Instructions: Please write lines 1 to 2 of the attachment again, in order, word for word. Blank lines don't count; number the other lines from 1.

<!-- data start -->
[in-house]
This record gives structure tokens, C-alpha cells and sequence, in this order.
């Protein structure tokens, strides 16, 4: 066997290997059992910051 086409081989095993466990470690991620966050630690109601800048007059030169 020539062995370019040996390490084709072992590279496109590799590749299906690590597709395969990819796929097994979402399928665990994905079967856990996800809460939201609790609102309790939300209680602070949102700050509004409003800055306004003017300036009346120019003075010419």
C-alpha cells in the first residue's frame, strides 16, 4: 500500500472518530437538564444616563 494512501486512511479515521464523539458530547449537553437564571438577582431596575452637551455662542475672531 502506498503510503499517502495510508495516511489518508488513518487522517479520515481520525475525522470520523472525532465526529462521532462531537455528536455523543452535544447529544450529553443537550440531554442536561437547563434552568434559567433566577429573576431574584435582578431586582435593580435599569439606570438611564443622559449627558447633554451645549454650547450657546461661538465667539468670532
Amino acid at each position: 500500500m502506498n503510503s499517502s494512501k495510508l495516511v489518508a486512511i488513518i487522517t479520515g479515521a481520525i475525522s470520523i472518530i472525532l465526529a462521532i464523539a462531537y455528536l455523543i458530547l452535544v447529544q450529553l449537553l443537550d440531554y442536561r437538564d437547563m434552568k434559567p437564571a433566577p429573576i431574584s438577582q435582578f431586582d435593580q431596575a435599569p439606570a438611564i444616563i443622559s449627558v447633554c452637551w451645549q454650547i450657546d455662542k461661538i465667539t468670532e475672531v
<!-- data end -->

[in-house]
This record gives structure tokens, C-alpha cells and sequence, in this order.